Where in the World Is Osama bin Laden?



This review was written for the festival  screening of "Where in the World Is Osama bin Laden?"

Sundance Film Festival

PARK CITY -- After setting the fast-food industry on its ear with 2004's "Super Size Me," docu maker Morgan Spurlock turns to examining U.S. foreign policy and the "war on terror" with his trademark triple-threat of first-person inquiry, down-home humor and intimate shooting style. This time around, however, the target is more elusive and Spurlock's aim less assured.

Between the success of "Super Size Me" and Spurlock's growing reputation as a film and TV director and producer, "Where in the World" is likely to draw the admiring and curious. Nevertheless, a sustained theatrical run may prove challenging for the Weinstein Co. in the current marketplace for Mideast-related titles. (A release date has not yet been set.) Worldwide DVD and broadcast returns could be significant.

The conceit behind the film -- and Spurlock's motivation for tracking down the international community's most-wanted man -- is his quest to create a safer world for the impending arrival of his first child with wife Alexandra Jamieson. In an entertaining animated sequence that sets up Spurlock and bin Laden as battling video-game characters and serves as a framing device throughout the film, the director outlines his mission: travel to a series of Mideast hotspots to investigate bin Laden's background, pinpoint his location and track him down.

First stop is Egypt, where the terrorist mastermind's fiery brand of Islamic radicalism originates. Interviewing students, intellectuals and ordinary people in the street, Spurlock attempts to understand bin Laden's opposition to the U.S. and how widely it's shared by ordinary people. Along the way, he searches for clues to the fugitive's whereabouts, adopts local dress and hangs out with residents.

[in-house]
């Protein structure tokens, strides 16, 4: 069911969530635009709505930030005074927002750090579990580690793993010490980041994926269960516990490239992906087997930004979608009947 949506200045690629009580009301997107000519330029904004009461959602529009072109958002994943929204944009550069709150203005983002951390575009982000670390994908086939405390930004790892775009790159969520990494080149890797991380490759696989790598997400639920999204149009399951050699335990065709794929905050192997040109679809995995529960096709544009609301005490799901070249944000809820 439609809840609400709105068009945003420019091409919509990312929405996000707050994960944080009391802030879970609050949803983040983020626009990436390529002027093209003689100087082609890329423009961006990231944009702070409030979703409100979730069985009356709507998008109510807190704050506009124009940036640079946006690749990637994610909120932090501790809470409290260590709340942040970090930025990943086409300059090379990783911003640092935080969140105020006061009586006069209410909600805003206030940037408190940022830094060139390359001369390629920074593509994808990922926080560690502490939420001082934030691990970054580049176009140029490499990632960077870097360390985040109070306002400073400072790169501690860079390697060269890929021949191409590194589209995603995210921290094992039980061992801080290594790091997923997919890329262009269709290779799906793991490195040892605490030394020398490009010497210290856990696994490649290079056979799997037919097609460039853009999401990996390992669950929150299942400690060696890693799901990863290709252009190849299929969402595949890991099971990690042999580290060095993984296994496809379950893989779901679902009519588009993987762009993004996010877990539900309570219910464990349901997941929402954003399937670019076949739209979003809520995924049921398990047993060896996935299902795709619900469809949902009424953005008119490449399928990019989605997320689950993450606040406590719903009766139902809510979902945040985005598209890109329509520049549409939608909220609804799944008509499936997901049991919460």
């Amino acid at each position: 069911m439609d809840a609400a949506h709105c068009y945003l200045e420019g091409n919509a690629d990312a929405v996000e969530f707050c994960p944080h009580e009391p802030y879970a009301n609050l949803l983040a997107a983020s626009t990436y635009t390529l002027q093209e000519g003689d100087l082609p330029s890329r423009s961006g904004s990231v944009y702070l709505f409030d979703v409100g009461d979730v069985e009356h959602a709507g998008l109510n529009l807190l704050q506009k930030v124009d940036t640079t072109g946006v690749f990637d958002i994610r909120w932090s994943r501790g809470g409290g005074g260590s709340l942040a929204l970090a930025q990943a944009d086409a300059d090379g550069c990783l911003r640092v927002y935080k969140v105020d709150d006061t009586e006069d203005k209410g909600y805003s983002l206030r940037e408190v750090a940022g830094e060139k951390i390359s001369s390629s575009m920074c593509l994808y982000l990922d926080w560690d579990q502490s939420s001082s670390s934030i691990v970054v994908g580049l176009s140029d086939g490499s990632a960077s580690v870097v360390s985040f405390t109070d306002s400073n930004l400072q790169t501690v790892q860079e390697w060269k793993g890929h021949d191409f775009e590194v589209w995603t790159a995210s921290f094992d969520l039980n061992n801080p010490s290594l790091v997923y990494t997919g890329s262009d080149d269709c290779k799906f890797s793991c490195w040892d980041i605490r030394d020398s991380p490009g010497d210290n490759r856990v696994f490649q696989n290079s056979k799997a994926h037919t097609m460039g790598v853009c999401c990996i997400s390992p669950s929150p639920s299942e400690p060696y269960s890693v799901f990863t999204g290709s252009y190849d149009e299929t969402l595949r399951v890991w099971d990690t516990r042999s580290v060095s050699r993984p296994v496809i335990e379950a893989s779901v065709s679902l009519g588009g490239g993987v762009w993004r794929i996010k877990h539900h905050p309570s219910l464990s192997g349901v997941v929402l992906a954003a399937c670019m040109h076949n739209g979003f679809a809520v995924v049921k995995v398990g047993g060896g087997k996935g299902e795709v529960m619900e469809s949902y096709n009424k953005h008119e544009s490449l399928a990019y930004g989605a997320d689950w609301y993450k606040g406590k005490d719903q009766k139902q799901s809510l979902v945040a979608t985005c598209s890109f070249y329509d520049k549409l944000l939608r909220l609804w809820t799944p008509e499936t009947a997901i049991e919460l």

Spurlock repeats the process as he crosses the Middle East on his personal peace mission, encountering both moderate subjects and others who adhere to various conflicting beliefs. As he travels through some of the territories that shaped bin Laden's values and terrorist career, including Israel, the West Bank, Saudi Arabia, Afghanistan and Pakistan, Spurlock hears from many that while they oppose U.S. foreign policy, they don't hate Americans personally.

In fact, they want a lot of the same things Americans do -- decent jobs, a peaceful society and better opportunities for their kids. A few sticky situations and less-receptive subjects are reminders of how deep resentment toward the U.S. actually does run, but Spurlock's message overall -- restated with the end-credit song by War – seems to be "Why Can't We Be Friends?"

Although he makes an amusing comic foil, Spurlock is ill-equipped to either evaluate or report on Middle East foreign policy. His methodology is disturbingly casual and conclusions woefully simplistic. Noticeably lacking is any analysis of the role that oil politics play in the region and how those machinations determine U.S. policy, forming the root of many of the problems he superficially addresses.

Working with a small, mobile crew, Spurlock achieves attractive production values, enhanced by sharp, clever editing.

A Weinstein Co., Non-Linear Films, Warrior Poets and Wild Bunch presentation
Director: Morgan Spurlock
Writers: Jeremy Chilnick, Morgan Spurlock
Producers: Jeremy Chilnick, Stacey Offman, Morgan Spurlock
Executive producers: Adam Dell, Steven Dell, Vincent Maravel, Agnes Mentre, John Sloss
Director of photography: Daniel Marracino
Music: Jon Spurney
Editors: Gavin Coleman, Julie "Bob" Lombardi
Running time -- 93 minutes
No MPAA rating